2015 felt like a year where not much happened. As I tally up all the culture I consumed and my own little adventures, it looks a bit threadbare. But I think this was mostly due to a fairly productive year on the creative front. I finished a novel and a one-act play, and wrote a whole heap of short stories that I need to go back over and prepare for submission. I have to remind myself the novel alone is a pretty big achievement. So maybe more happened this past year than at first glance. Here is my 2015 in culture though, what I’ve enjoyed or thought interesting.
Mad Max: Fury Road
What a bone-crunching, petroleum fuelled cluster of ultraviolence and adventure this film was! Good to see George Miller back doing something more visceral than dancing penguins.
Probably my favourite new television show of this year. I love the unholy matrimony of superhero context of the Marvel Universe with the dark elegance with which it portrays the reality of abuse and PTSD.
Star Wars Episode VII: The Force Awakens
As suspected, it wasn’t the Second Coming. But it delivered what the people wanted…a palate cleanser that wiped away the acrid taste of the prequels. A little more inventiveness would have been nice, but Abrams is a journeyman directors, sticks close to the shore as per Disney’s request. Rey is a great character, despite elements of her realisation being hampered by Abrams’ patented obscurantism.
The second season built on the first so magnificently. Like Jessica Jones, this show takes the unreality of its context (a cartoon Hollywood where anthropomorphic animals and humans co-exist) and injects such believable psychology, that you can’t help but feel for the eponymous character, even if he is a self-absorbed idiot. Several episodes this season were just brilliant pieces of writing and it’s a shame it probably won’t be celebrated with accolades and awards because it’s a cartoon.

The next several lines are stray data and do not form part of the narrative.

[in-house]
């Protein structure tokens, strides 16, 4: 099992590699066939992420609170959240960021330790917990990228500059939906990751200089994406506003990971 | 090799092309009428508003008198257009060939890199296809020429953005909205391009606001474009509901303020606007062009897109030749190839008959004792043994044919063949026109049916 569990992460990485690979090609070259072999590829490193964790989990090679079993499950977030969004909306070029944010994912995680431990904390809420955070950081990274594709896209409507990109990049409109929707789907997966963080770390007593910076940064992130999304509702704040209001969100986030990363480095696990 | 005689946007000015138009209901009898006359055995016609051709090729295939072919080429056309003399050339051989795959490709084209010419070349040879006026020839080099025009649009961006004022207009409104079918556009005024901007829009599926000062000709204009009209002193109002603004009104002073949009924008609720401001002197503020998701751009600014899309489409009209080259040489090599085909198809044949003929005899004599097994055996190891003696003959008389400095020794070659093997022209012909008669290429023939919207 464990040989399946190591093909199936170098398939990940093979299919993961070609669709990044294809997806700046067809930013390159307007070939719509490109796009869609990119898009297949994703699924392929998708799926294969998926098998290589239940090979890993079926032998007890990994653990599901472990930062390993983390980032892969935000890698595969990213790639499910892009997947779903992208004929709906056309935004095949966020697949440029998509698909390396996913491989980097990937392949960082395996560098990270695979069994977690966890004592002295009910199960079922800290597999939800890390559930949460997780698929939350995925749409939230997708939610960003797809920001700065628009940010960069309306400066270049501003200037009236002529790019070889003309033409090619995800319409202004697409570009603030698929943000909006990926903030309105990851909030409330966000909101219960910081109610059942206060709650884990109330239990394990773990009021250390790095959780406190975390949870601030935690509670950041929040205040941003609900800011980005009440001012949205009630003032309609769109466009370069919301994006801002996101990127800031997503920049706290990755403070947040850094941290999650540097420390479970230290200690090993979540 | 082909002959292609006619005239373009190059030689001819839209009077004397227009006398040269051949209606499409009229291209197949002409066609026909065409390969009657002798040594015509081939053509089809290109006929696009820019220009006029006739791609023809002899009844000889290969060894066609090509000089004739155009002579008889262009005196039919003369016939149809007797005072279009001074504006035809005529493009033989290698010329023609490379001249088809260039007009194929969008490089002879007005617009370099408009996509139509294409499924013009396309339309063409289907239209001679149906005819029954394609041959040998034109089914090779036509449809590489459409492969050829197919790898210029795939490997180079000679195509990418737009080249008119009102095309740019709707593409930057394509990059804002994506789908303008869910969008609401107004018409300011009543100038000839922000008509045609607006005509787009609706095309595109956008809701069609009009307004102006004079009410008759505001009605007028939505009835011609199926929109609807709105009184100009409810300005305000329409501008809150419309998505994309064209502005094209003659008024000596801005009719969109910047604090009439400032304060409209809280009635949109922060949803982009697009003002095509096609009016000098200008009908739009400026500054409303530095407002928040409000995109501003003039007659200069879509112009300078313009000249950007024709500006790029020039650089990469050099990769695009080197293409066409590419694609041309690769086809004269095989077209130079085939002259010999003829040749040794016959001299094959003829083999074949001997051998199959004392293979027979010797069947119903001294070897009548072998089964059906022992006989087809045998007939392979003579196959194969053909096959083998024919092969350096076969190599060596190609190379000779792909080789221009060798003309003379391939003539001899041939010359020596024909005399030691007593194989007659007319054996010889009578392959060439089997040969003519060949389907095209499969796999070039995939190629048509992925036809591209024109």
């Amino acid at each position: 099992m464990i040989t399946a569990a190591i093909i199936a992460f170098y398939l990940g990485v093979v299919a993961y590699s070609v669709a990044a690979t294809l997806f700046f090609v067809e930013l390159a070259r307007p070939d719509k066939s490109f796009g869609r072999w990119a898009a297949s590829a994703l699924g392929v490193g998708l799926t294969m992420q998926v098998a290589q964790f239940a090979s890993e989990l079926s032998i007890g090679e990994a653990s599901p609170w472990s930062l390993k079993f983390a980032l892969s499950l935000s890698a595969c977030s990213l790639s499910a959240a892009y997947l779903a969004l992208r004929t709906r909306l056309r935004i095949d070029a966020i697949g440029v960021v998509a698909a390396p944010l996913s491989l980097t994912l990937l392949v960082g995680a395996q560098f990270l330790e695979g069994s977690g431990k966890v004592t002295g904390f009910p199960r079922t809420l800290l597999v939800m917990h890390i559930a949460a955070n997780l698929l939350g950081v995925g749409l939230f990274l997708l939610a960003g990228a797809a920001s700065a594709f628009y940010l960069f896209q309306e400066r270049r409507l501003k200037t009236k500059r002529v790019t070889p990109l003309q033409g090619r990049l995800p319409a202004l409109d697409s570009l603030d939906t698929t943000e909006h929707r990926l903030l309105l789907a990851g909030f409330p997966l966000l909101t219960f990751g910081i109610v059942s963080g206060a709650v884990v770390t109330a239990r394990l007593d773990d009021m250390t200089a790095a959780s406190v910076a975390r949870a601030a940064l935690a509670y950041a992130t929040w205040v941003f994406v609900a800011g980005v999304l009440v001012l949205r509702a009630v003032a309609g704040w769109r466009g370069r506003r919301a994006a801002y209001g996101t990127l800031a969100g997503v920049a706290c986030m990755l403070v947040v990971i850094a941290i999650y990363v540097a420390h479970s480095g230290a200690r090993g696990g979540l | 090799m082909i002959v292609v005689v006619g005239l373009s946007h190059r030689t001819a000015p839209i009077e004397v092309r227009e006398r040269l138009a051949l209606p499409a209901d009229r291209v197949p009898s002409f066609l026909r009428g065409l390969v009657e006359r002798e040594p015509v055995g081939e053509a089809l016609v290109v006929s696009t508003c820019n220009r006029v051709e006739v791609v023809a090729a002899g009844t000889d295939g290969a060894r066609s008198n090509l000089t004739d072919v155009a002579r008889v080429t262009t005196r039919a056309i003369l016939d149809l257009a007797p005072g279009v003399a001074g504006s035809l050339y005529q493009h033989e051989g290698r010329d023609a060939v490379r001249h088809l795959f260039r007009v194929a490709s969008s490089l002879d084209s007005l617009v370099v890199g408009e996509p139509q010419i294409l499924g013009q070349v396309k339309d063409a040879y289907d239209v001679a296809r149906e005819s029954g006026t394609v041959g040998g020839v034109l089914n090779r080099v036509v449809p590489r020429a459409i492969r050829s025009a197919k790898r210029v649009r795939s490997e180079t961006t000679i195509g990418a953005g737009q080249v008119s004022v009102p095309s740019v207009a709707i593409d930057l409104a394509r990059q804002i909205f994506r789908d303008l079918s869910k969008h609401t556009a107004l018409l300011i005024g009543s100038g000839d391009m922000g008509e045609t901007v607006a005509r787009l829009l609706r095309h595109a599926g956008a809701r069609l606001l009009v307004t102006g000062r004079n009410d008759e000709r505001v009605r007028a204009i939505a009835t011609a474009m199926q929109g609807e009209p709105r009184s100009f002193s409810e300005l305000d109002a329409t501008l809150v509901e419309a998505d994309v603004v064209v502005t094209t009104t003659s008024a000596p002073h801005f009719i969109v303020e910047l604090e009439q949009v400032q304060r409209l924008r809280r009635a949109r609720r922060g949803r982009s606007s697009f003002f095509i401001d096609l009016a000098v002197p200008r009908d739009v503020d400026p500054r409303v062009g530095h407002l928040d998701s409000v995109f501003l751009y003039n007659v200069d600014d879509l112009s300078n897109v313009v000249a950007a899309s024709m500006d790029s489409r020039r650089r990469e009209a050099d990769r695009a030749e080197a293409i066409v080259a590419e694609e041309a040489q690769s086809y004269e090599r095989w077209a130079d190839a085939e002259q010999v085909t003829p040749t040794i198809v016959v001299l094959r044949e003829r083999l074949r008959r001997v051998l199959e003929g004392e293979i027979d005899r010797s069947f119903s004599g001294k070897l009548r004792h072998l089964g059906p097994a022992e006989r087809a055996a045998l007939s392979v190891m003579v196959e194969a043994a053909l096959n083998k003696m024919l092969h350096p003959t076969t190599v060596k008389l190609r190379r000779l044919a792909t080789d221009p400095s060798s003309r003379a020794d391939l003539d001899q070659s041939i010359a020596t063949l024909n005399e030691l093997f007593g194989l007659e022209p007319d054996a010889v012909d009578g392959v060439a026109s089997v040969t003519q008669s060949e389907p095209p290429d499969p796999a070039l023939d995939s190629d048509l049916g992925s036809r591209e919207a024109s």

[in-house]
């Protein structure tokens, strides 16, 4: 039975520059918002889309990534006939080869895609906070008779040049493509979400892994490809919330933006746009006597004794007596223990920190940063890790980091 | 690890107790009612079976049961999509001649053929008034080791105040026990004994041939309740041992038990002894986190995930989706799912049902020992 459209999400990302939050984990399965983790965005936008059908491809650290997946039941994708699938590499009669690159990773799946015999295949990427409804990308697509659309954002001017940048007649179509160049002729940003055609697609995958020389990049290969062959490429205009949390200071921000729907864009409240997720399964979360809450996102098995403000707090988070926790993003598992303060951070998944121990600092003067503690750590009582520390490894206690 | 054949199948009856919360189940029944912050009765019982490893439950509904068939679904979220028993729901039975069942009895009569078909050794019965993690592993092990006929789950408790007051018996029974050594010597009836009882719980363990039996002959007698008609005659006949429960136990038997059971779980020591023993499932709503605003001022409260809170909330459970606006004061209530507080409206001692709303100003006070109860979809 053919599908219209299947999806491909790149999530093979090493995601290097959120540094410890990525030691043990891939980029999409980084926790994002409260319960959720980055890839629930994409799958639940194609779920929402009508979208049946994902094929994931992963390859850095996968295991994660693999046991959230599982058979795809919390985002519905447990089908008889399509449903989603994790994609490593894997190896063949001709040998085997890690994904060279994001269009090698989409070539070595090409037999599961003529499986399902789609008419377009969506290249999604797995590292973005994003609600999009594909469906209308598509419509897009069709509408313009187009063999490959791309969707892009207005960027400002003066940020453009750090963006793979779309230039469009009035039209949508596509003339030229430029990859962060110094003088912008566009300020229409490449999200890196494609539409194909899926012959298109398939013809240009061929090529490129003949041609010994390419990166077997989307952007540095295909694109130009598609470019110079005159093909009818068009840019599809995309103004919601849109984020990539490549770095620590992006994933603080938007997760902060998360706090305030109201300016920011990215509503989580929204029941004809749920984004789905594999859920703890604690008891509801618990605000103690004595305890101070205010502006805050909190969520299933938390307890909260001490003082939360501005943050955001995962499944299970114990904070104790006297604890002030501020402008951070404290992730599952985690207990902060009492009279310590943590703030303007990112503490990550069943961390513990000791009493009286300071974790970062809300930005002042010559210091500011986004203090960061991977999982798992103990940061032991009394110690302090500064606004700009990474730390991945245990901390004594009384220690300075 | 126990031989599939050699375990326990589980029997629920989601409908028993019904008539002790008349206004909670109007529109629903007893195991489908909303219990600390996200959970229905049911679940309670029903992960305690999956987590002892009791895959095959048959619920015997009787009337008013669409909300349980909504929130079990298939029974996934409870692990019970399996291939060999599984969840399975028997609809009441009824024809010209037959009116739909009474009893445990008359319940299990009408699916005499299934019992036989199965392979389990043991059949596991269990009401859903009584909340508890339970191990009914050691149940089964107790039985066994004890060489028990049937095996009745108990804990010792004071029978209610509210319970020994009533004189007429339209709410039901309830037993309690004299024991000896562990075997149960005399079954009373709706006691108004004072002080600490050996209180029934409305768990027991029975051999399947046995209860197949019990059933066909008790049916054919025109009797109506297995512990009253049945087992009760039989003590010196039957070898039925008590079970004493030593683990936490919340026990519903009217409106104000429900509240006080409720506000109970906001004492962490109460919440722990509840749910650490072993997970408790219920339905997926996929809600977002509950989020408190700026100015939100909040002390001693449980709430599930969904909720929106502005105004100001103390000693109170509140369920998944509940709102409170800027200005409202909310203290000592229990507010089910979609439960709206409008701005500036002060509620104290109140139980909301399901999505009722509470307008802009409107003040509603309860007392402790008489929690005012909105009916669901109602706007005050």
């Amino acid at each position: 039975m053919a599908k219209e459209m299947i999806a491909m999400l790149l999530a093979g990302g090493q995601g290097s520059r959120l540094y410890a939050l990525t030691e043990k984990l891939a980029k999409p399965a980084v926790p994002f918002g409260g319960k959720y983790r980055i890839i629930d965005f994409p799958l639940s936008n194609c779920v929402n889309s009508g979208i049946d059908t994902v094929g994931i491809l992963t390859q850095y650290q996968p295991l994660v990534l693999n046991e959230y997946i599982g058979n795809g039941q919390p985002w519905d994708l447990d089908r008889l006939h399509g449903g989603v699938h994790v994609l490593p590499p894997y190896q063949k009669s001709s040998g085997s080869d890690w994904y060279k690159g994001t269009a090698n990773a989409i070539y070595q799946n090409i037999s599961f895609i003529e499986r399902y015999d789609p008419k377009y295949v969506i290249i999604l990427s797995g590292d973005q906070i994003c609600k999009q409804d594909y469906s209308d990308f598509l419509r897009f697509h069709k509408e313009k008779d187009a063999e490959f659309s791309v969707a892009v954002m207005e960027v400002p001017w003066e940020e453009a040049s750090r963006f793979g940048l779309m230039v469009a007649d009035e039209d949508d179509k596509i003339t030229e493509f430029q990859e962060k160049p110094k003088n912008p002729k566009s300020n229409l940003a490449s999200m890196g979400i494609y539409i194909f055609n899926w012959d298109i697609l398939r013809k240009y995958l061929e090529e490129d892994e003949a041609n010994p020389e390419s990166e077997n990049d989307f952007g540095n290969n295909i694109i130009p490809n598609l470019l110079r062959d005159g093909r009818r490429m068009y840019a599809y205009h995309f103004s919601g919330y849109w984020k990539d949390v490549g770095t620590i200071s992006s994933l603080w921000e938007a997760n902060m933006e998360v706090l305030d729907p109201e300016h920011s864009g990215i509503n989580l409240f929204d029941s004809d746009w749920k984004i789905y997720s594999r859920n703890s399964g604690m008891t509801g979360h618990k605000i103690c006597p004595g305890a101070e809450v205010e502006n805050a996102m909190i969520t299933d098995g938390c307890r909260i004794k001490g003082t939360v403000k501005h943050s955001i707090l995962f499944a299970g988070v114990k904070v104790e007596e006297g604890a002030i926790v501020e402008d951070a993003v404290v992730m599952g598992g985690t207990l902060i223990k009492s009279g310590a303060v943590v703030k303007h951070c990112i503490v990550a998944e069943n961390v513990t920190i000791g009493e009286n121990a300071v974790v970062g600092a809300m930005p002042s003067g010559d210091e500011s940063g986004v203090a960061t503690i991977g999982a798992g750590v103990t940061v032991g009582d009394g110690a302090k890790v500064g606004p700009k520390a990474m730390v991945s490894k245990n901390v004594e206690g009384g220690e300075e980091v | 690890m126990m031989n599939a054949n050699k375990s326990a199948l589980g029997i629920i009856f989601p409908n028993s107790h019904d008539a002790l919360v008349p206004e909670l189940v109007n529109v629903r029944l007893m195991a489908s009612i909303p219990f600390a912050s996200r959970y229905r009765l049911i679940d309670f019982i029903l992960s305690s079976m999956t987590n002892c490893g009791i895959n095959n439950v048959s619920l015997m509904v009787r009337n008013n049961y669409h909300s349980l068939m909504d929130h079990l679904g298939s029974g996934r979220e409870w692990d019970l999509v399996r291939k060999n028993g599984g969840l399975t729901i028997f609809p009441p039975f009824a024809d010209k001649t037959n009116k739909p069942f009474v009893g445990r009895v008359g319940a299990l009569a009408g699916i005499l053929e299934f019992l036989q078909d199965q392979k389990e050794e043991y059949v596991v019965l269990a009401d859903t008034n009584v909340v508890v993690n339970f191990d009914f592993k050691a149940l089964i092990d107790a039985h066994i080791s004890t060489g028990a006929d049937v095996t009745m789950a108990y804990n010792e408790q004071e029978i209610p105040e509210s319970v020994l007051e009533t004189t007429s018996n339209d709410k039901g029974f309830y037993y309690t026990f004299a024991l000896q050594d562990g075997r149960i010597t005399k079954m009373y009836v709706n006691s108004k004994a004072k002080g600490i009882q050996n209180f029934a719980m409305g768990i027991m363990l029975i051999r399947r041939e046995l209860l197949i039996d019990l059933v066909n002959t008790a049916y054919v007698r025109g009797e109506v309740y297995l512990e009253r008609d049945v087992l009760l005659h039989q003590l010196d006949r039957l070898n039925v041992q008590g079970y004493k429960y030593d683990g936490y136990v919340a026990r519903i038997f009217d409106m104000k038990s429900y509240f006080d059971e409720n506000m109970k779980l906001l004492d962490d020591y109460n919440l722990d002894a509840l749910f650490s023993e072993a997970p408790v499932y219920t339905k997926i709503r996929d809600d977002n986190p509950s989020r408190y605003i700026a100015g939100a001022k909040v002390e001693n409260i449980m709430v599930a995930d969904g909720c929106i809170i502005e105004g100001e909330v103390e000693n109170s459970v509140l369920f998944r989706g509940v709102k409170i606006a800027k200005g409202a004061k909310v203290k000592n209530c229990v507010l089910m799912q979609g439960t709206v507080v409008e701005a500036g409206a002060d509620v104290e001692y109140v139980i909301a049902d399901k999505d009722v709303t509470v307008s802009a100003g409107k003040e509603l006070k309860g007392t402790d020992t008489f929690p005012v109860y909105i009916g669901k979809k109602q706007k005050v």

It had its flaws, but this was a nice little film that toyed with AI in a refreshing way, bringing it gender and some wonderful reinterpretation of the femme fatale archetype from film noir. Also, bearded Oscar Isaac is the best Oscar Isaac.
Magic Mike XXL
Fun. Not an amazing film. But pure fun. Also, what I loved about it was it portrayed homosocial relationships between men without the need to head off homosexuality at the pass. There is no homosexual panic. And the women in this sequel are much better realised.
Technically I’m still playing this because there is just so much to do. As always with this series, wonderfully realised world, some good writing. Quests are a little repetitive. I will be returning intermittently in 2016.
Witcher 3: The Wild Hunt
The third game in the Witcher series is the best one yet, and probably my favourite game of the year. Unlike many RPGs, every quest is interesting, feels like it matters. That all comes down to good writing, I think. The morality system is really quite something too. One of the things I hate about these sorts of games is that when given a choice in a quest that will influence events or characters later in the story, you can pretty much always work out which choice is the “good” one and which is the “bad” one. Which is to say, the game itself has mechanised conventional morality, rather than a more nuanced cause and effect system. Witcher 3 alleviates this frustration by making most of the choices either “bad” or “worse,” or gives you limited time to make a choice. The repercussions are often not felt until much later. And it never feels like the game is punishing you for your choices. Your choices just have weight.